Diabetic eye disease is a group of eye conditions that affect people with diabetes due to unbalanced sugar levels in the body. It can affect many parts of the eye including the retina, macula, lens and the optic nerve leading to diabetic retinopathy, diabetic macular edema, cataract, and glaucoma.
Dr Grace Ssali, a consultant ophthalmologist at Mulago National Referral Hospital, notes that all forms of diabetic eye diseases can cause severe vision loss and blindness. It is, therefore, important to have your diabetes treated as soon as you are diagnosed and ensure to keep it in balance to prevent loss of sight.
“After diagnosis, do an extensive eye checkup in order to find out the extent of damage and prevent any further damages to the eye,” says Dr Ssali.
When someone has diabetes, over time the blood vessels in the retina become thicker and the blood flowing in the blood vessels slows down. This makes the vessels become fragile so they swell or bleed and leak into the eye. Dr ssali says: “The vessels can close, stopping blood from passing through and blood acts as food for the eye so when the supply is stopped, visual impairment is likely to occur and if not treated immediately, the sight may totally be damaged and reversal may be impossible.”
According to Dr William Lumu, a diabetologist at Mengo Hospital, an imbalance of sugar levels in the body, causes damage of blood vessels on the retina. The retina thereafter manufactures new, abnormal blood vessels.
He remarks that neovascular glaucoma occurs when new blood vessels grow on the iris closing off the fluid flow in the eye and raising the eye pressure.
The early stage of diabetic retinopathy may not be noticed but tiny blood vessels within the retina leak blood or fluid. The leaking fluid causes the retina to swell or to form deposits in the eye and many people with diabetes have it.
He says, “After some time, the deposits increase in number to form specks or spots floating in your vision. This is a more advanced stage of diabetic eye disease which leads to growth of abnormal new blood vessels on the retina and optic nerve.”
If they only bleed a little, you may notice some dark floaters. If they bleed a lot, vision may be blocked. The new blood vessels can form scar tissue which may cause problems with the macula or lead to a detached retina.
The type of treatment one undergoes depends on how long the problem has stayed and what the ophthalmologist observes in the eyes. Treatment options for diabetic eye diseases according to Dr Ssali are quite expensive and people need to rather prevent them. A combination of diabetes and high blood pressure aggravate eye health and can lead to vision loss. Controlling your blood pressure keeps your eye’s blood vessels healthy.
“It is important to carefully follow the diet recommended by the nutritionist, take the medicine prescribed for you on time. A good control of the sugar can even bring back part of your vision back,” she remarks.
How to tell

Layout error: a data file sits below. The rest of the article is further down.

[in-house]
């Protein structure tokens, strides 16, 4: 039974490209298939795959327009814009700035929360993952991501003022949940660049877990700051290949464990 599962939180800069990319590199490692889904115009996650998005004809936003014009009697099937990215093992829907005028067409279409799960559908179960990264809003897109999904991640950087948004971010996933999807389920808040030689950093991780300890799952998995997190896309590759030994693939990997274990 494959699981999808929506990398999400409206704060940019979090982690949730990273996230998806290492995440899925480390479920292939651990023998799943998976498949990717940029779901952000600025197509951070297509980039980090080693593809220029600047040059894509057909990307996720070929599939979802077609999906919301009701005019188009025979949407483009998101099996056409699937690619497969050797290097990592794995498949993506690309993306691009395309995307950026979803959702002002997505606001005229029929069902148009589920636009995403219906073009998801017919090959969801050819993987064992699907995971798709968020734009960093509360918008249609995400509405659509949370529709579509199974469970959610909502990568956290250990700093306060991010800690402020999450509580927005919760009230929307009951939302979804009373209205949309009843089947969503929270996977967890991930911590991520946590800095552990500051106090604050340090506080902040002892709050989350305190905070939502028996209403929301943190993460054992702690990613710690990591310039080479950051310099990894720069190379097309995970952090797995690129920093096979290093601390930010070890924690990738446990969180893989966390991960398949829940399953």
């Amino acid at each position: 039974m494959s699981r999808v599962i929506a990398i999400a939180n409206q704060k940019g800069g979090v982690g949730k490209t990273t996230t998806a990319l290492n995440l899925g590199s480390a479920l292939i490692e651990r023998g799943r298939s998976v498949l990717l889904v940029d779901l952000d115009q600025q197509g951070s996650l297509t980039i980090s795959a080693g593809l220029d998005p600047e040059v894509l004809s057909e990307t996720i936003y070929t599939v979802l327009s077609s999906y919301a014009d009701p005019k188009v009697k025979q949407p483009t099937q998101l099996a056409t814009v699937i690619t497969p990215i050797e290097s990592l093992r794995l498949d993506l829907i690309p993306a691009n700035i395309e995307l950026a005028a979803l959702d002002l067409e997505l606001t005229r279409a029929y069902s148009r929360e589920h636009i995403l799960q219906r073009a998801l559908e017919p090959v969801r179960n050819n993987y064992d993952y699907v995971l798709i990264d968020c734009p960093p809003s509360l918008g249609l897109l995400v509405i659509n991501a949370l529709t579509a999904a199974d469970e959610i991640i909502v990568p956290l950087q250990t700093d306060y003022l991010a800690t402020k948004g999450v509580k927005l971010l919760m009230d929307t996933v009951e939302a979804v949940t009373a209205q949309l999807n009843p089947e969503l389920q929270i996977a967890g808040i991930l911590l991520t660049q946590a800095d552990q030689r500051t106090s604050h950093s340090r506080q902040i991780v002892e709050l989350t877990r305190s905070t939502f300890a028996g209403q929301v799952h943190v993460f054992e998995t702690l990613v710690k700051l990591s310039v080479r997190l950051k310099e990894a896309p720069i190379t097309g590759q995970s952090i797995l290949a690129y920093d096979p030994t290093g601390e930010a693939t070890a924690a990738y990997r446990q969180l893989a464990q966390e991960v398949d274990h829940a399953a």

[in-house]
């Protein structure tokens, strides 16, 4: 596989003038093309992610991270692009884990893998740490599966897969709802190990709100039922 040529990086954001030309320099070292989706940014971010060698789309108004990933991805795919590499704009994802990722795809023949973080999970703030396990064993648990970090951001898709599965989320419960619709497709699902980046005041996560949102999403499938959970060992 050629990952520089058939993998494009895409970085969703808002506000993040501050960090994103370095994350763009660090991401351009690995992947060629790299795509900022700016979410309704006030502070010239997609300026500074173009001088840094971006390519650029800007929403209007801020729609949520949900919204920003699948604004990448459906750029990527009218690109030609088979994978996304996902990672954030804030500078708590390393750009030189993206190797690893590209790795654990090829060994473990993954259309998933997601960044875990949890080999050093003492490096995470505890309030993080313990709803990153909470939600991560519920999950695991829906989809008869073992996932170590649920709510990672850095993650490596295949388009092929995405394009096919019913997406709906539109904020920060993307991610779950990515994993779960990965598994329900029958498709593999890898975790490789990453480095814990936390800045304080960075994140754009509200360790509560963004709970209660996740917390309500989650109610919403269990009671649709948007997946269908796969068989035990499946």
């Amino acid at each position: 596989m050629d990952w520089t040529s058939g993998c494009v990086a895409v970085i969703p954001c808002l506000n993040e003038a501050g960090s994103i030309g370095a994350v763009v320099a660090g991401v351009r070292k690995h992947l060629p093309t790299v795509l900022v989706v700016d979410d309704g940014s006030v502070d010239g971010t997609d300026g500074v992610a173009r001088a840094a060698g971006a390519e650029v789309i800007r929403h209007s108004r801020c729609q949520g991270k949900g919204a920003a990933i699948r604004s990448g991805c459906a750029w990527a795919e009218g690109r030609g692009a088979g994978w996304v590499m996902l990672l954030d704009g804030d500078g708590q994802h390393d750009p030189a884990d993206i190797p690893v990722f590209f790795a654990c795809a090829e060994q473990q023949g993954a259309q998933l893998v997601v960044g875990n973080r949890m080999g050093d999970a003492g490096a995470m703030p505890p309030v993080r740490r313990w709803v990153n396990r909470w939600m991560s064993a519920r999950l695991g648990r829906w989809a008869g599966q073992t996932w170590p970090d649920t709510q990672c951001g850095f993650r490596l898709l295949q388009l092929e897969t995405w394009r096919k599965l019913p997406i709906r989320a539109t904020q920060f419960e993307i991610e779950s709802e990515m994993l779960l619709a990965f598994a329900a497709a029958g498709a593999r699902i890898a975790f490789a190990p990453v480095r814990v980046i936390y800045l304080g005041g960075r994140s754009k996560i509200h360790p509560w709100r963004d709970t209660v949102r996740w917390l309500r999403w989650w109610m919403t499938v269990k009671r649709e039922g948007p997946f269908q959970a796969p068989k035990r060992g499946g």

A blurry vision is usually one of the first warning signs of diabetes. Your vision may be blurry because fluid is leaking into your eye lens. This makes the lens swell and change shape. The changes make focusing in the eyes very hard so things start to look fuzzy. The swelling also brings about a wavy vision and colour changes.
“Diabetic retinopathy affects blood vessels in the retina which is the light-sensitive tissue that lines the back of the eye. It is the commonest cause of vision loss among people with diabetes and causes visual impairment and blindness among many diabetics,” says Dr Ssali.
Sometimes, if you have diabetes, blood vessels leak into the center of the eye. Blurry vision, spots or floaters, or having trouble with night vision are signs that this is happening.
You may also get blurred vision when you start insulin treatment. This is due to shifting fluids, but it generally resolves after a few weeks. For many people, as blood sugar levels stabilize, so does their vision.
If you have diabetes, you have an increased risk for a range of eye problems. It is, therefore, important to have regular eye checkups for a comprehensive eye examination.
Some people may take a blurred vision for a minor issue but is indicative of a serious eye disease or an underlying condition other than diabetes. Early treatment can always correct the problem or prevent it from getting worse.
“Report blurry vision and other vision changes to your doctor immediately and ensure to tell your doctor about all the symptoms, as well as all the medications you take,” Dr William Lumu, a diabetologist at Mengo Hospital, warns.
Preventing vision loss from diabetic retinopathy is possible if you talk to your primary care doctor or diabetologist about controlling your blood sugar. High blood sugar damages retinal blood vessels and leads to vision loss.
If you have high blood pressure or kidney problems, make sure they are treated because they too can damage your eyesight.
Dr Grace Ssali, a consultant ophthalmologist at Mulago National Referral Hospital, says you should have routine checkups with an ophthalmologist for dilated eye exam once diagnosed with diabetes. Diabetic retinopathy may be found before you even notice any vision problems.
If you notice vision changes in one or both eyes see an ophthalmologist immediately. This is the best way to prevent vision loss.